The Apache Foundation has patched a high severity privilege escalation vulnerability in Apache HTTP Server 2.4 (releases 2.4.17 to 2.4.38). Web servers should be patched as soon as possible since the bug could allow attackers a way to gain “root” or full admin access to the server.
The Apache vulnerability (CVE-2019-0211) dubbed “Carpe Diem” was reported to Apache on February 21 by a security researcher. A patch was made available on April 1st.
Apache summarized the vulnerability in recent security advisory:
“With MPM event, worker or prefork, code executing in less-privileged child processes or threads (including scripts executed by an in-process scripting interpreter) could execute arbitrary code with the privileges of the parent process (usually root) by manipulating the scoreboard. Non-Unix systems are not affected.”
Security researcher Charles Fol described in a blog post on Wednesday details on the privilege escalation vulnerability he named CARPE (DIEM) (“Carpe Diem” is a latin phrase for “seize the day”).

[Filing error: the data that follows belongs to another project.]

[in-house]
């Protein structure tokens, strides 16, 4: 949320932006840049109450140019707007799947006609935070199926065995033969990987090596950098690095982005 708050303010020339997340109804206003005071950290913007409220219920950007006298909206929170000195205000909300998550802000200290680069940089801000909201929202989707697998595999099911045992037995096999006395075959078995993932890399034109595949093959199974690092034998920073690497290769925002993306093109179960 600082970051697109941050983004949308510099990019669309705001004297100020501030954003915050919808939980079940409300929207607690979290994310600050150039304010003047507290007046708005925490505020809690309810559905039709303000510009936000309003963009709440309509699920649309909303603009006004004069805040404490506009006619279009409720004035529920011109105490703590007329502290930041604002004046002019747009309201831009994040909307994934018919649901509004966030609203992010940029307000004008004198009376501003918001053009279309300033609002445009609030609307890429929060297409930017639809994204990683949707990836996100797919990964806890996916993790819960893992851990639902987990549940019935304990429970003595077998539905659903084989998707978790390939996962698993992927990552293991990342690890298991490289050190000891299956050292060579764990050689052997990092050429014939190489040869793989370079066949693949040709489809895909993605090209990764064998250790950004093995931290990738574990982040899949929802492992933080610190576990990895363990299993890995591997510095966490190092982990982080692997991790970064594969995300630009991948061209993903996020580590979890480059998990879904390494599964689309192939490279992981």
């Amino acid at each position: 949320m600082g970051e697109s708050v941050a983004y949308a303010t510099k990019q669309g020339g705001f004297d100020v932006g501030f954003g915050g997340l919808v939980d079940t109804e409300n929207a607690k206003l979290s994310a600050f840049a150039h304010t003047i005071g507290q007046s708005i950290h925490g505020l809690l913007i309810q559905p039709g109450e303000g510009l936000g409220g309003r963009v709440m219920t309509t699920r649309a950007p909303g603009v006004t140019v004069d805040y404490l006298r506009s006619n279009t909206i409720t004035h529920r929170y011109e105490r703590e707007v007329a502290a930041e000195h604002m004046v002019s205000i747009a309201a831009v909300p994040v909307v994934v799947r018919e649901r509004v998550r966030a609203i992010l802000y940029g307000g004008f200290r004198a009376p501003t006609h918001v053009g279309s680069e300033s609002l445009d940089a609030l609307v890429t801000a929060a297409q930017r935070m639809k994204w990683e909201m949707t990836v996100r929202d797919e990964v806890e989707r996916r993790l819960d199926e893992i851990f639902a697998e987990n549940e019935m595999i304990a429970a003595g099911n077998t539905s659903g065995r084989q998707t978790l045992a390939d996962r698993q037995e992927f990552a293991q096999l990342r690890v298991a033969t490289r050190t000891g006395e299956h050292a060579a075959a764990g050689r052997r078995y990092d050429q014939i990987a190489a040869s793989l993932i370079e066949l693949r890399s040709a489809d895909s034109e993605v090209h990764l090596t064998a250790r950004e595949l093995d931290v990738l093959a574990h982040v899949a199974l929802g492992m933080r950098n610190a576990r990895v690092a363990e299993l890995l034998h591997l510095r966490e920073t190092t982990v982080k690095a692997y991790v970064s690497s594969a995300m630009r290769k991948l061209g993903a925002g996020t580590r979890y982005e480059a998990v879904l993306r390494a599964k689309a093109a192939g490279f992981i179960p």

Fol said the bug is triggered when Apache issues a “graceful restart” after the logrotate utility runs its restart command daily (6:25 AM to be exact), which is used to reset log file handles. Hence, the latin word “diem” (or day) was included in the name.
The vulnerability affects Multi-Processing Modules (MPMs) mod_prefork, mod_worker and mod_event. Fol provided a detailed walk through and exploit target on mod_prefork.
Windows systems are not affected, but a large number of Linux distributions were impacted.
Red Hat also released a statement as part of Bugzilla advisory (1694980):
“This flaw can only be exploited if users have access to upload and run untrusted scripts (PHP, CGI etc) on the web server. This kind of setup is very common in shared hosting environments etc.”
More updates will be shared after further analysis of the vulnerability and threat is made by vendors.